They Came TogetherGenres naturally go through cycles, and right now, the romantic comedy is in a bit of a slump.  When I started writing this blog nearly five years ago, it was riding high with smash hits like “The Proposal” and “The Ugly Truth.”  If you look at the market now, there hasn’t really been a rom-com hit since 2011’s “Crazy Stupid Love,” largely because those kinds of movies just aren’t being made.

Why exactly they have gone out of fashion so dramatically is anyone’s guess.  It’s likely a combination of many factors, but two films point out some of the reasons why no one is rushing to finance “28 Dresses.”  Back in 2009, “(500) Days of Summer” took a revisionist angle on the genre, pointing out many romantic comedy conventions that needed to be reworked in order to be more in touch with the audience.

And now, in 2014, “They Came Together” marks the point where the genre’s hallmarks are so recognizable that they can be mercilessly sent up in an unrelenting satire.  David Wain, the great mind behind “Wet Hot American Summer” and “Role Models,” dismantles the romantic comedy with confidence and pinpoint accuracy.

His script lays bare all the subtext that most of us blindly accept when we encounter a standard genre pic, pointing out everything from the stereotypes of the characters (clumsy girl, non-threateningly masculine guy) to the role of New York City (like another character).  “They Came Together” is at its best when Wain performs his point-by-point deconstruction of all the clichés that normally trap the genre, due largely in part to how wonderfully Paul Rudd and Amy Poehler can cut up while sending up the trademarks.

“They Came Together” winds up coming slightly undone, however, by the sophomoric silliness that fills the moments that aren’t so brutally self-aware.  Wain is usually quite clever with his comedy (the notable exception being “Wanderlust“), and here, he drops to the level of Seth MacFarlane in “Family Guy” or “Ted.”  It’s funny on occasion but wildly inconsistent overall with one joke bombing and the next hitting the sweet spot.  Thankfully, it never quite stoops to the level of the movies it lambasts, but Wain might have had one of the most spectacular spoofs of all time on his hands had he just stuck to the more high-minded humor.  B-2stars





REVIEW: Man of Steel

20 07 2013

Look, it’s a bird!  No, it’s a plane!  Worse, it’s Zack Snyder’s “Man of Steel,” a bomb of heroic proportions torpedoing its way towards a multiplex near you to steal 2 1/2 hours of your life and $10 of your money.  How this could have been touched by moviemaking Midas himself, Christopher Nolan, truly escapes me.

I personally saw nothing horrendously wrong with Bryan Singer’s “Superman Returns,” though I haven’t seen it since 2006 (a fact that may ultimately speak loudest to its quality).  However, I can point out a number of gaping flaws in “Man of Steel.”  It’s one thing to leave a movie nonplussed but another entirely to be angry.  If you hadn’t already guessed, I was the latter upon leaving this film.

Most issues seemed to spring from the lackluster story.  The film takes on the practically futile task of humanizing Superman/Clark Kent/Kal-El, an invincible being.  He’s always had an identification problem because, well, how many of us can relate to someone who is essentially perfect?  (I’ll speak for myself and say that I certainly cannot.)  While the drama of Clark’s grappling with his power is relatively compelling, it’s told only in brief flashbacks.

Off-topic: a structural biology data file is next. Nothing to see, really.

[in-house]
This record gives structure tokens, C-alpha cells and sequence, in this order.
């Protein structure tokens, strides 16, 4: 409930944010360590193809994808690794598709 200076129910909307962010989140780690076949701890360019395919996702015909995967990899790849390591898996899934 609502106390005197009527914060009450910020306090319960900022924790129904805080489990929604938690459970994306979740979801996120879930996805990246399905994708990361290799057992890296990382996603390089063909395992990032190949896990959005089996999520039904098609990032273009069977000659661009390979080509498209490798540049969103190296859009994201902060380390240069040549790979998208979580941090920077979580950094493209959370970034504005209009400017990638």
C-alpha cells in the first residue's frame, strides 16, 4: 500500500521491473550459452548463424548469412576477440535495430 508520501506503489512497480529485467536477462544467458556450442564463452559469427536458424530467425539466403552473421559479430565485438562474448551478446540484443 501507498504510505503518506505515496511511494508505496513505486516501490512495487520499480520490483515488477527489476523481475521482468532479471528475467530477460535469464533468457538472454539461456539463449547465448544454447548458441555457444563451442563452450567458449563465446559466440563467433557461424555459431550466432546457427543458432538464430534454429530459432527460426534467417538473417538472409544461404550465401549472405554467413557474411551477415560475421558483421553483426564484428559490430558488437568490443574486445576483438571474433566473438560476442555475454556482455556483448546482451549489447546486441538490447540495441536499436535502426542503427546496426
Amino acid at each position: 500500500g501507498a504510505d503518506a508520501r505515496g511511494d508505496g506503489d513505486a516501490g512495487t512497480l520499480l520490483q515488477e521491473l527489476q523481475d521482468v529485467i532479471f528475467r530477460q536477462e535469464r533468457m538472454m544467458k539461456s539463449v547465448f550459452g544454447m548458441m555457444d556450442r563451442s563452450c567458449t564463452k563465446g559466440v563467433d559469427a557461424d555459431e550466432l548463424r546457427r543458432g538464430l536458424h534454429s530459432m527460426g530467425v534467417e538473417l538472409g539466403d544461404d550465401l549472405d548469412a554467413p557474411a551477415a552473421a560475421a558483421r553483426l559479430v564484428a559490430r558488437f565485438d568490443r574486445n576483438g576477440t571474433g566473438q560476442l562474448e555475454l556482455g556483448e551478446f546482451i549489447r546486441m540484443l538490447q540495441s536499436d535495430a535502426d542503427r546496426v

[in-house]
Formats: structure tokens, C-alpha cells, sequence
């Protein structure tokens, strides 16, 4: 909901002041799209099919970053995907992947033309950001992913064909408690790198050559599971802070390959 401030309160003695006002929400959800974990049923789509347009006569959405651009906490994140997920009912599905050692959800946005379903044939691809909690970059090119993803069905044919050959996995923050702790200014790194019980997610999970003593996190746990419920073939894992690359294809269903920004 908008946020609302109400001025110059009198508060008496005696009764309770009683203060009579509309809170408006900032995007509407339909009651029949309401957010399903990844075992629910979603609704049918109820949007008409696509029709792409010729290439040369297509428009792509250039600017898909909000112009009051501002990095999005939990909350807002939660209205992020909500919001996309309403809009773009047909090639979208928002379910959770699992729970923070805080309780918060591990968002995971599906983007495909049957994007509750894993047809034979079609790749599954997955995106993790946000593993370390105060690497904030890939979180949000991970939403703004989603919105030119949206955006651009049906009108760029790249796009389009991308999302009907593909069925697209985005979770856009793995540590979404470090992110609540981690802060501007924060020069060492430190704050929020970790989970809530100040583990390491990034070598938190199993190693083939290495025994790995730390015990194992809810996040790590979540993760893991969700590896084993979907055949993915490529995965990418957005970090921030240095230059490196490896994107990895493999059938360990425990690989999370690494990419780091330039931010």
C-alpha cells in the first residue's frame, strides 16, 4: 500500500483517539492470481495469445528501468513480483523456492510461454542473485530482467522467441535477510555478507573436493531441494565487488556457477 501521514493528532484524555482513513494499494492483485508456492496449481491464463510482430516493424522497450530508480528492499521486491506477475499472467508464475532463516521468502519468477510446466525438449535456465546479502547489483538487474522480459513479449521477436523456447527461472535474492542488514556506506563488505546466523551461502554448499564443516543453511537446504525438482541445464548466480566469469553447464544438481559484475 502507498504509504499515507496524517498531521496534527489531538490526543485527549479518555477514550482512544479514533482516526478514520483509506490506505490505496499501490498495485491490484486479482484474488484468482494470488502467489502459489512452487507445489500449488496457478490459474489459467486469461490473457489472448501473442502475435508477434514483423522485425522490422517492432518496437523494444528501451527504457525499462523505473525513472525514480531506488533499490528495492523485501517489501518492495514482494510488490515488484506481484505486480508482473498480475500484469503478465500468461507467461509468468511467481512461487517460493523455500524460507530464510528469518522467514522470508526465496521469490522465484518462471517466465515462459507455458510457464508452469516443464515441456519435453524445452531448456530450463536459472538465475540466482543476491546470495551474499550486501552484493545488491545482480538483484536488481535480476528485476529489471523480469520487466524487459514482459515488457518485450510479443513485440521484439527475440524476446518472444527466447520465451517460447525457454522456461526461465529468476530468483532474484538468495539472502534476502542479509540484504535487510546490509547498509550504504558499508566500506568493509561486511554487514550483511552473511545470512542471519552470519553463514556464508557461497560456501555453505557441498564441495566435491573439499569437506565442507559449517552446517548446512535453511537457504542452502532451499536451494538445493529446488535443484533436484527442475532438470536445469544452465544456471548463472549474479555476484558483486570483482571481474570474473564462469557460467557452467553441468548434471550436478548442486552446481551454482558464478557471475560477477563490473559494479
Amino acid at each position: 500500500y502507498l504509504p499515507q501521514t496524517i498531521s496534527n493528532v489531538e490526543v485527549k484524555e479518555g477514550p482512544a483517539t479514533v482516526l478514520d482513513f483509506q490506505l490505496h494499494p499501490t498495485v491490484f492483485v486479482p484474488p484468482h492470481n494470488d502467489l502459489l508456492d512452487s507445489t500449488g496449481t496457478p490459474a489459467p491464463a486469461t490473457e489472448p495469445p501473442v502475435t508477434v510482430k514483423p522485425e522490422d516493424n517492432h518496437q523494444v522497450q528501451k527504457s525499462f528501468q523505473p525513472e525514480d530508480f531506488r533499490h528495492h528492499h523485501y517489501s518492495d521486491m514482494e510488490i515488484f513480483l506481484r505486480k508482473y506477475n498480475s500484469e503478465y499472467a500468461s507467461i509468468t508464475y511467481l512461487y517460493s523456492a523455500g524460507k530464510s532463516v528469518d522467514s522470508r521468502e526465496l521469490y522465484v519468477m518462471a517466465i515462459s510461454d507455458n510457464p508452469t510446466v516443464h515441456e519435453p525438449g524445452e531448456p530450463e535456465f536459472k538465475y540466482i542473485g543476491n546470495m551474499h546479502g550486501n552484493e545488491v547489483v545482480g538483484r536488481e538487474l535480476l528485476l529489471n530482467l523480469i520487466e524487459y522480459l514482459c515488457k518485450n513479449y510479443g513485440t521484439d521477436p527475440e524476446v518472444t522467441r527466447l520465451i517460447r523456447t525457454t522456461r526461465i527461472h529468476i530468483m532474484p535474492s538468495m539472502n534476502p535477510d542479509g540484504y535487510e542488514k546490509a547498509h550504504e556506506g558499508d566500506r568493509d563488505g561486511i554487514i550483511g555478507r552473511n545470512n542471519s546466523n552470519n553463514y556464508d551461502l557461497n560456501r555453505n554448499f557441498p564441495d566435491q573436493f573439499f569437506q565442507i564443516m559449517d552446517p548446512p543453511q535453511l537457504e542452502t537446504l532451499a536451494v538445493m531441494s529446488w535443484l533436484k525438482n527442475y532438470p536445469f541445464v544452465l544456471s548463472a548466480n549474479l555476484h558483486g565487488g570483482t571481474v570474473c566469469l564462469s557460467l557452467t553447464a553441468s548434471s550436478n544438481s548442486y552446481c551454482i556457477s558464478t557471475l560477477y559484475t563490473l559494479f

And these scenes with his adoptive parents, played by Kevin Costner and Diane Lane, really only serve to play into the overarching Messianic allegory of the entire film.  I’m certainly not opposed to such grand implications, but they need to be done well (such as they were in Tom Hooper’s “Les Misérables“).  “Man of Steel” feels completely disingenuous, exploiting spirituality for its own gain.  If it were any more obvious about its overloaded metaphor, Henry Cavill’s Superman would be wearing the letter t across his chest.

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F.I.L.M. of the Week (August 3, 2012)

3 08 2012

Well, if I hadn’t taken a number of hiatuses, my 100th entry in the “F.I.L.M. of the Week” series (that’s First Class, Independent Little-Known Movie, just a reminder) would have come around June or July 2011.  But a belated milestone is still a milestone, so I’m going to celebrate by writing about “Wet Hot American Summer,” perhaps one of the most underappreciated cult comedies of recent memory.  Starring just about all your favorite comedians WAY before they were famous, it’s a hilarious time capsule that surely needs to be opened if you are a fan of anyone in the massive cast!

It’s the last day of summer at a Jewish camp in Maine – in 1981, no less – so that means everyone is trying to attend to some unfinished business.  The movie juggles a ton of storylines in an hour and a half, some of which don’t work as well as others, I’ll admit.  A number of the jokes are just so stupid, you have to wonder whether you want to laugh or just cringe.

But director David Wain, who later found commercial success and critical acclaim with “Role Models,” just never lets the relentless onslaught of over-the-top, farcical comedy end.  And for that, it could make for a “Napoleon Dynamite”-style viewing trajectory: perhaps just some chuckling the first time, and then those giggles turn into full-on belly laughs as the nuances of the humor reveal themselves over multiple viewings.

It’s certainly worth watching to see the beginnings of Paul Rudd’s caustic humor, albeit slightly more hammed up, as an airheaded horndog lifeguard who can really cop an attitude.  The object of his affection, at least momentarily, is Elizabeth Banks – until he decides she tastes like hamburgers and doesn’t like her anymore.

Amy Poehler is another scene-stealer as Susie, the bossy, controlling counselor in charge of theater intending to stage a number of “Godspell” as if she were working on Broadway.  What makes her character even better, though, is that she is flanked by preppy, Lacoste-clad minion Ben at all times.  Now, Ben is played by none other than Phil Wenneck himself, Bradley Cooper.  His PR people have done a mighty great job keeping this movie on the down low … I’ll let you find out for yourself why he probably doesn’t want many people to discover this early role of his.  I think it’s absolutely hilarious, as is the rest of the movie, and I highly recommend you find out Bradley Cooper’s surprise and many other raunchy delights I didn’t even mention in this cursory overview!